Kovind Committee Report Reveals Divided Opinions on ‘One Nation, One Election’

In a significant development, the high-level committee led by former President Ram Nath Kovind, formed to evaluate the feasibility of ‘One Nation, One Election’, has presented its findings to President Droupadi Murmu. The committee, after extensive consultations, recommended the simultaneous conduction of Lok Sabha and state assembly elections, with local body polls to follow within 100 days.

The report reveals a divided stance among legal and electoral experts. While all four former Supreme Court Chief Justices—Justice Dipak Misra, Justice Ranjan Gogoi, Justice Sharad Arvind Bobde, and Justice UU Lalit—endorsed the proposal, offering their written support for simultaneous elections, the opinions among former High Court Chief Justices and state election commissioners varied significantly.

Three ex-High Court Chief Justices expressed reservations against the proposal, citing potential threats to democratic practices and principles. Former Delhi High Court Chief Justice Ajit Prakash Shah was particularly vocal, raising concerns about the suppression of democratic expression, potential distortions in voting patterns, and the impact on state-level politics. He argued that simultaneous elections might offer undue stability to representatives without adequate performance scrutiny, thus undermining political accountability.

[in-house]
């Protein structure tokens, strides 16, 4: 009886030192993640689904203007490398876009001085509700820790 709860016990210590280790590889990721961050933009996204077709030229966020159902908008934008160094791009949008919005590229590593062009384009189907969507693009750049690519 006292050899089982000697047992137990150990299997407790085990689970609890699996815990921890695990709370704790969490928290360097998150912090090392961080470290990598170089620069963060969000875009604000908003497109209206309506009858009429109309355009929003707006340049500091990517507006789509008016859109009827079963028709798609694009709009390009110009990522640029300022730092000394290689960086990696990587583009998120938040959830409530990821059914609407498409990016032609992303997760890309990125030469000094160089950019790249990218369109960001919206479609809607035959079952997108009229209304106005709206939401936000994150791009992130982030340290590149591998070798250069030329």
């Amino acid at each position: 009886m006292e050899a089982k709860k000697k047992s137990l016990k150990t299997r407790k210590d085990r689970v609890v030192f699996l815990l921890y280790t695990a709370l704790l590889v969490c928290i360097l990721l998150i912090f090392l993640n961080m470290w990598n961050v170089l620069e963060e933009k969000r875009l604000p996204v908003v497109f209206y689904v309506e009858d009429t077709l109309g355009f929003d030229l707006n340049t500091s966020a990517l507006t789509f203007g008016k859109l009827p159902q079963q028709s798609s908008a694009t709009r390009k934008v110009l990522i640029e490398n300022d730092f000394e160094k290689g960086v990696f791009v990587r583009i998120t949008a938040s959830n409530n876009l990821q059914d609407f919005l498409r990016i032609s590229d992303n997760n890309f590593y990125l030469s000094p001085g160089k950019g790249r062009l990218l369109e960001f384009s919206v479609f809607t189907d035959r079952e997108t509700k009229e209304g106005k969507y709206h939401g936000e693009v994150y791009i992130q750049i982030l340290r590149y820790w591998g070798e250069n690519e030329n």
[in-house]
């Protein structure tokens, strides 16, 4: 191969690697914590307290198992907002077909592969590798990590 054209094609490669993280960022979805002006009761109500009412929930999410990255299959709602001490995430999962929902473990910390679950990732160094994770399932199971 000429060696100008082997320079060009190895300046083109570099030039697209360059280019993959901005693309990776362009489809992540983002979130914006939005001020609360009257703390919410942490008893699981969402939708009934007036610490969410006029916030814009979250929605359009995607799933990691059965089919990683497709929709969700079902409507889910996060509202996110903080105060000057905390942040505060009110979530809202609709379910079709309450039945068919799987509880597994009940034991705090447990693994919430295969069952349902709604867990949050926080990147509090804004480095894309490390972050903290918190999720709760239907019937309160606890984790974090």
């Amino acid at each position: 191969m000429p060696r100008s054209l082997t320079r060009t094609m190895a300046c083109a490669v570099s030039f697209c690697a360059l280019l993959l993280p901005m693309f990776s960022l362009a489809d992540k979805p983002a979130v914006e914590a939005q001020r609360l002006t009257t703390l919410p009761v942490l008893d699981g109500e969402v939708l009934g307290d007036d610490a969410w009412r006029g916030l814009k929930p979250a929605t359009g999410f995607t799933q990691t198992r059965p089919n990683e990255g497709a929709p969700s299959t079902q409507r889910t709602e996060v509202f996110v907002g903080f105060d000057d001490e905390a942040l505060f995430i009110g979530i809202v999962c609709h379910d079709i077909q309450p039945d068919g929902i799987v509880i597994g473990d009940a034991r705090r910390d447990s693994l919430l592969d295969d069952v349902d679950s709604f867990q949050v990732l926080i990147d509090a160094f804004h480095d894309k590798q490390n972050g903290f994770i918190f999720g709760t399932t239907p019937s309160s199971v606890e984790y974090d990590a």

Similarly, Justice Girish Chandra Gupta of the Calcutta High Court and Justice Sanjib Banerjee of the Madras High Court voiced their opposition. Gupta stressed that the concept conflicted with democratic fundamentals, whereas Banerjee highlighted the risk it posed to India’s federal structure and the importance of addressing regional issues.

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Conversely, nine former chief justices from major High Courts supported the move, pointing to its potential benefits in streamlining electoral processes and enhancing efficiency.

The report also noted the perspectives of former and current state election commissioners. Among them, seven supported the idea, while Tamil Nadu Election Commissioner V Palanikumar expressed concerns over the dominance of national issues in local elections and the critical shortage of electoral manpower needed to execute such a vast undertaking efficiently.

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